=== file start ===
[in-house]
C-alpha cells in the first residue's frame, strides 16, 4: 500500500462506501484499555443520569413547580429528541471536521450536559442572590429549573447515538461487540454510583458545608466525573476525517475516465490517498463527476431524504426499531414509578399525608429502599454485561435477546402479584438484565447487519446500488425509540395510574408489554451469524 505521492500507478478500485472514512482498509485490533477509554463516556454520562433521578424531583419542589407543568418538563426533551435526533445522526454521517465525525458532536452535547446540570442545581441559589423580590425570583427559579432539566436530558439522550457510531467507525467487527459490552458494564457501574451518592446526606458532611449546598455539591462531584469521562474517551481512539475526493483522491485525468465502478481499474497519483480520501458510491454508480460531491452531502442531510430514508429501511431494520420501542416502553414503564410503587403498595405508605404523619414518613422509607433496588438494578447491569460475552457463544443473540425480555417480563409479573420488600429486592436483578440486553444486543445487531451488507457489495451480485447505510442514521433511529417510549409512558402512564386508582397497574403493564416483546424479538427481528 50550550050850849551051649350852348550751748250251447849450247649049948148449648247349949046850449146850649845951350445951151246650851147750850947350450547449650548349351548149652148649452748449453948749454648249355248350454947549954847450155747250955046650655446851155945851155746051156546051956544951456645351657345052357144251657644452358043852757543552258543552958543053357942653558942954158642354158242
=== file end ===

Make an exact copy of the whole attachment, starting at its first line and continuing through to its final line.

[in-house]
C-alpha cells in the first residue's frame, strides 16, 4: 500500500462506501484499555443520569413547580429528541471536521450536559442572590429549573447515538461487540454510583458545608466525573476525517475516465490517498463527476431524504426499531414509578399525608429502599454485561435477546402479584438484565447487519446500488425509540395510574408489554451469524 505521492500507478478500485472514512482498509485490533477509554463516556454520562433521578424531583419542589407543568418538563426533551435526533445522526454521517465525525458532536452535547446540570442545581441559589423580590425570583427559579432539566436530558439522550457510531467507525467487527459490552458494564457501574451518592446526606458532611449546598455539591462531584469521562474517551481512539475526493483522491485525468465502478481499474497519483480520501458510491454508480460531491452531502442531510430514508429501511431494520420501542416502553414503564410503587403498595405508605404523619414518613422509607433496588438494578447491569460475552457463544443473540425480555417480563409479573420488600429486592436483578440486553444486543445487531451488507457489495451480485447505510442514521433511529417510549409512558402512564386508582397497574403493564416483546424479538427481528 50550550050850849551051649350852348550751748250251447849450247649049948148449648247349949046850449146850649845951350445951151246650851147750850947350450547449650548349351548149652148649452748449453948749454648249355248350454947549954847450155747250955046650655446851155945851155746051156546051956544951456645351657345052357144251657644452358043852757543552258543552958543053357942653558942954158642354158242